What does it mean?
Right now, nothing can touch Google Earth - all competing maps lack the precision and functionality of Google’s offerings by a long shot. But the froth and foment is good signaling about a new rush of competition in a space where a new standard may have seemed impossible not too long ago. Competition always pushes performance, so this will be an exciting space to watch.
An Amazon SmartPhone...is an Amazon Cash Register
In addition, analysts are converging around the hypothesis that the Amazon’s purchase of UpNext represents one of the final pieces needed for Amazon to launch a proprietary SmartPhone. If this happens, the firm is expected to be able to sell the hardware at or even below cost, given that the bulk of its revenues come from online sales, not hardware. Imagine the phone or augmented Kindle tabet, and the UpNext map displayed, as a kind of augmented reality cash register. Why would Amazon want you to be able to navigate your own city? To help you more efficiently purchase things you see there.
I attended a talk in 2010 on digital revolution and the future of retail, hosted by the Urban Land Institute. The panelists raised the idea that, based on the ascendance of online retail, bricks and mortar shops could become less valuable, even obsolete as points of sale, unless they provided:
1) a materially higher degree of convenience
2) an experience, a fun event which merited going to the store (ex: the event-ized experience of shopping in times square, shopping in conjunction with music events, shopping with models on Fashion Night Out etc)
See it, Buy it... but Not in the Same Place
The moderator, Chad Stoller (EVP of BBDO), is what many would consider a fringe user or a ‘technology enthusiast’ - he pulled four different mobile devices out of his pockets on the stage and described reading parts of the same book on all of them during one day, as well as on his desktop computer. That was not necessarily normal behavior in early 2010. Stoller also suggested that physical retail also provided a curatorial value, but that the stores did not get compensated for that value - the online retailers did: ie: “I feel bad, because if don’t know what to wear, I go to Barney’s to see what’s cool, but then I order it for less on Amazon... if I don’t know what to read, I go to Barnes and Noble to see which books on their ‘new releases’ table appeal to me, but then I buy them... from Amazon...”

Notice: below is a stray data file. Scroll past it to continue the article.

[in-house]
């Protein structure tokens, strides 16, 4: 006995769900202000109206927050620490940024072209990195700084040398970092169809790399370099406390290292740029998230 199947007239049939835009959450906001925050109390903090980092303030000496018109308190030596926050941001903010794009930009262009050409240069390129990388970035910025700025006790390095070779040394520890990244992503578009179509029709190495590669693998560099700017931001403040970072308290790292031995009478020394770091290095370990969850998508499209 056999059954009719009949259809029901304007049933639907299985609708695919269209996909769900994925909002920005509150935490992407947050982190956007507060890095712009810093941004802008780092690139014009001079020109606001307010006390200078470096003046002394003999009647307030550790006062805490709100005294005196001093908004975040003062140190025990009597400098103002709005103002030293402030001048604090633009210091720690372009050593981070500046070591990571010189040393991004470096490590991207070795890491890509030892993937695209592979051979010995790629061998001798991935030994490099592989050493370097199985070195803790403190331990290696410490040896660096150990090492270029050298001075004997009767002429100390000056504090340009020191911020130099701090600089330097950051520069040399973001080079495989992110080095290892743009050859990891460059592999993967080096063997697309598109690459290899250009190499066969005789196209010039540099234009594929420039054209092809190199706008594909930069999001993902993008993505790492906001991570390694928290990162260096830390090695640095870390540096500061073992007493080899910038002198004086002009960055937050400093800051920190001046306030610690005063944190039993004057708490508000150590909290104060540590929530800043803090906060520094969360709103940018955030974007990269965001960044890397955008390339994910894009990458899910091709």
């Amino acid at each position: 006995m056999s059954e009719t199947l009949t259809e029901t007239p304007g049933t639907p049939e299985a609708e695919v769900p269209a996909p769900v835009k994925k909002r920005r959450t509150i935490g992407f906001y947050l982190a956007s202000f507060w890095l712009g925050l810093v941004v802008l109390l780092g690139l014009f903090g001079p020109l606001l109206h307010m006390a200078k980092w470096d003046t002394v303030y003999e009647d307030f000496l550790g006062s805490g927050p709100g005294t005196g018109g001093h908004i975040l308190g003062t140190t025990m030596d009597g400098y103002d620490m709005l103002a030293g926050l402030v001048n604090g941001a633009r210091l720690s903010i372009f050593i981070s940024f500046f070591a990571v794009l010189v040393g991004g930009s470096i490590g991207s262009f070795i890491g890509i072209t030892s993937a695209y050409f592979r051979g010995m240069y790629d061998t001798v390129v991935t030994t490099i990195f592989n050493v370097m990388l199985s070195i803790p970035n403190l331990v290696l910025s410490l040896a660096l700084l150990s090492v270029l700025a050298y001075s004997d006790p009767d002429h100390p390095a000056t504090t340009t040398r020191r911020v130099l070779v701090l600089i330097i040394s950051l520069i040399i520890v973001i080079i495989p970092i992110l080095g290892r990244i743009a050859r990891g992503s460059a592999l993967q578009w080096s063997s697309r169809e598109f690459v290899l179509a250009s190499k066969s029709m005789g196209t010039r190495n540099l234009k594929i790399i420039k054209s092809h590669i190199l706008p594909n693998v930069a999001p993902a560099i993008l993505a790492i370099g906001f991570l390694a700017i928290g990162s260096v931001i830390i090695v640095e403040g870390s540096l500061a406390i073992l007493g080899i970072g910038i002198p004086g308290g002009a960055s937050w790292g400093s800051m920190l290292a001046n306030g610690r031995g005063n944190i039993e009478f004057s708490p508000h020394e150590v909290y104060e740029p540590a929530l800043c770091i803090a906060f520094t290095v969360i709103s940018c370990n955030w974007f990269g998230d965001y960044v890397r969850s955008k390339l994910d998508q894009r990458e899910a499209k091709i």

It seemed a little extreme at the time, but by creating a proprietary mobile cash register... er, smartphone, and putting in consumers’ pockets so that it is with them all * the * time, Amazon may be able to establish greater end to end control of a user’s purchasing experience and making Stoller’s behavior much more accessible to mainstream users.
Brad Moon, of InvestorPoint sums it up tidily, calling a possible Amazon phone the "Ultimate Shopping Tool":
“Up to this point, Amazon has relied on apps developed for the different mobile platforms to allow access to its digital content, but with other vendors competing against it with their own e-stores and tying their mobile devices to their offerings, Amazon could get shut out. It already made moves to address this issue in the tablet space with its Kindle Fire, and an Amazon smartphone would be a logical extension of this strategy. In an increasingly mobile world, mapping apps are important. Consumers love them and they’re a big part of local search and mobile ad revenue —Amazon could also tie this into its AmazonLocal service for location-aware deals from its partner businesses. Finally, armed with an Amazon smartphone with barcode scanning functionality and same-day shipping, consumers could walk into any store, quickly scan any item they’re interested in, comparison shop with Amazon (where it would presumably be cheaper), then have it waiting for them when they arrived home.”